Theatre. which is a very traumatic play about a couple who were unable to conceive. About as far away as you could get from farce.‘ His curriculum vitae makes bewildering reading with roles in all three Star Wars films and in television series from The Flipside ()fI)0mini(‘ Hide to Dead Head and That Uncertain Feeling. Ina rare return to his own accent. he played the inn-keeper in Bill Forsyth‘s Local Hero.
Calculated he maybe. but Lawson doubts very much that he has earned a reputation as a bad boy on set. ‘As far as I‘m concerned I‘m not difficult enough. I often wish I was a lot more difficult. . . ldo an awful lot ofwork before I start and I know exactly what I want to do with the part. I find it very difficult to work with bad feeling around. I can‘t shout at people one day and act the next. It would take me a day to get over that. So I have to approach it a different way. . . From what I gatherabout the way someone like Dustin Hoffman works. Ijust don‘t think I could do that. I wish I could — sometimes. I wish I was capable of telling people to fuck offand getting on with it. There are an awful lot of people who try to tell actors how to do their jobs. and at the end of the day we're better qualified than anyonef
Having seized an opportunity to sit in on the editing of The Justice Game. Lawson is becoming
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increasingly interested in the production side of filming. Indeed he is seriously interested in directing a film. At present he is unsure what will happen next — ‘I don‘t like to be tied up too far ahead. I always feel I’ll be missing something‘ — but his actorly reserves are strong. His most recent role was in a BBC 90-minute drama with Bob Peck called Bye Bye Baby. due out this autumn. "I‘hat was very therapeutic. I played really quite a violent character in that. Very working-class Scots. Very charming one minute and very violent the next. It was nice to play someone who reacted exactly the way they wanted to. If he wants to laugh. he laughs. If he wants to hit someone. he hits someone. I had a great time doing that.‘ Villains. he enthuses. are much the easiest parts to play. ‘It‘s obvious which way to go with them — grow a moustache. wear dark glasses and go round knifing everyone in sight. You can have a lot of fun doing that.‘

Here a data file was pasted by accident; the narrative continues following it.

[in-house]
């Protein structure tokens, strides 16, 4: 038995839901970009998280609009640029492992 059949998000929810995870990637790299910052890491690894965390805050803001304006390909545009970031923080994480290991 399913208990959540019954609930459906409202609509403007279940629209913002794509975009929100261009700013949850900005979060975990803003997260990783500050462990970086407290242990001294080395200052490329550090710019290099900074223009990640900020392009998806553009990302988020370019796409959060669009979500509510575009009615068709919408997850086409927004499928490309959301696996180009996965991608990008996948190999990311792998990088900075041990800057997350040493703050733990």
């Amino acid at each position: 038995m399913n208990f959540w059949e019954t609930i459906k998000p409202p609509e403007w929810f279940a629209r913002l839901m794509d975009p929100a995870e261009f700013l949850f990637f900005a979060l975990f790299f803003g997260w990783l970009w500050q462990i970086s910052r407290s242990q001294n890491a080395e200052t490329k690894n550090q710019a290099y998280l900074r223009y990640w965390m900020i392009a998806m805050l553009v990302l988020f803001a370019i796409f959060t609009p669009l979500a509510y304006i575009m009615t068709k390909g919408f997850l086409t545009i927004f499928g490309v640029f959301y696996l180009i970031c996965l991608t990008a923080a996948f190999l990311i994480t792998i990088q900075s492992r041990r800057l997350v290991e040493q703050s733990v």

It doesn‘t quite seem appropriate in Camden‘s Cafe’ Delancey and Lawson doesn‘t look like the type to do it. But the grass is always greener. and it is good to know that some of the nicest guys harbour ambitions to be shittier.
The Justice Game starts Fri 7 Apr on BBC] .
Clockwise lrom above: Mark McManus as. Taggart, Strattord Johns and John Hannah In Brond.
Robbie Coltraine In Tutti Frutti and Leslie Grantham in Winners and Losers.
2/, I ., - r11! ":1"
lnthe old days-according to unpopular tolklore -you couldn'twalk the streets at
Glasgow without getting chibbed by some hoodlum with a razor. Nowadays it's notthe thugs you haveto step oh the pavementtor, butthe television stars.